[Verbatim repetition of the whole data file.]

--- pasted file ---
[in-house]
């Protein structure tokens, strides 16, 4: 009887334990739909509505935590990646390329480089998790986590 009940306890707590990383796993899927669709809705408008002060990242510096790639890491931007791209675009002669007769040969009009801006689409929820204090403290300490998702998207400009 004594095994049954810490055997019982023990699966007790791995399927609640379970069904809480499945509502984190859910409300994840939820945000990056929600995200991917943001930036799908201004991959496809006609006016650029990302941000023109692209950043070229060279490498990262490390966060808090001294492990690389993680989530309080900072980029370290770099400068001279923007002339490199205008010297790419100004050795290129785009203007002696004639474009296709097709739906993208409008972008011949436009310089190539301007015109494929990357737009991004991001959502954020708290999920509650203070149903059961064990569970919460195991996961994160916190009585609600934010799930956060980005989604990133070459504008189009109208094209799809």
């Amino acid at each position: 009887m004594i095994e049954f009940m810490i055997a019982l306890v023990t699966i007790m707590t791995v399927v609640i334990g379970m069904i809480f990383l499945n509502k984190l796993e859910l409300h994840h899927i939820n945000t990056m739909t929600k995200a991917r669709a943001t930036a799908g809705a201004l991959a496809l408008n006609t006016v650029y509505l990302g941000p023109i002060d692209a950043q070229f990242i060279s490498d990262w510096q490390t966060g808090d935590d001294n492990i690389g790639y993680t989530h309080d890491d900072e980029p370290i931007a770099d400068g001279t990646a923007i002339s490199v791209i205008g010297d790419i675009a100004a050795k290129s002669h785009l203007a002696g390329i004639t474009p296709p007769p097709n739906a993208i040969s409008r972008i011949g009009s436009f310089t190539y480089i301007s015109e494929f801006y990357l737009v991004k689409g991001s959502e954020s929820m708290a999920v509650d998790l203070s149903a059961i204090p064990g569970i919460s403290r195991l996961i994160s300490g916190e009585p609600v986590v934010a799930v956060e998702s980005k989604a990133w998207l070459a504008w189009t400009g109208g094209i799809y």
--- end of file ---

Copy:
[in-house]
């Protein structure tokens, strides 16, 4: 009887334990739909509505935590990646390329480089998790986590 009940306890707590990383796993899927669709809705408008002060990242510096790639890491931007791209675009002669007769040969009009801006689409929820204090403290300490998702998207400009 004594095994049954810490055997019982023990699966007790791995399927609640379970069904809480499945509502984190859910409300994840939820945000990056929600995200991917943001930036799908201004991959496809006609006016650029990302941000023109692209950043070229060279490498990262490390966060808090001294492990690389993680989530309080900072980029370290770099400068001279923007002339490199205008010297790419100004050795290129785009203007002696004639474009296709097709739906993208409008972008011949436009310089190539301007015109494929990357737009991004991001959502954020708290999920509650203070149903059961064990569970919460195991996961994160916190009585609600934010799930956060980005989604990133070459504008189009109208094209799809």
């Amino acid at each position: 009887m004594i095994e049954f009940m810490i055997a019982l306890v023990t699966i007790m707590t791995v399927v609640i334990g379970m069904i809480f990383l499945n509502k984190l796993e859910l409300h994840h899927i939820n945000t990056m739909t929600k995200a991917r669709a943001t930036a799908g809705a201004l991959a496809l408008n006609t006016v650029y509505l990302g941000p023109i002060d692209a950043q070229f990242i060279s490498d990262w510096q490390t966060g808090d935590d001294n492990i690389g790639y993680t989530h309080d890491d900072e980029p370290i931007a770099d400068g001279t990646a923007i002339s490199v791209i205008g010297d790419i675009a100004a050795k290129s002669h785009l203007a002696g390329i004639t474009p296709p007769p097709n739906a993208i040969s409008r972008i011949g009009s436009f310089t190539y480089i301007s015109e494929f801006y990357l737009v991004k689409g991001s959502e954020s929820m708290a999920v509650d998790l203070s149903a059961i204090p064990g569970i919460s403290r195991l996961i994160s300490g916190e009585p609600v986590v934010a799930v956060e998702s980005k989604a990133w998207l070459a504008w189009t400009g109208g094209i799809y």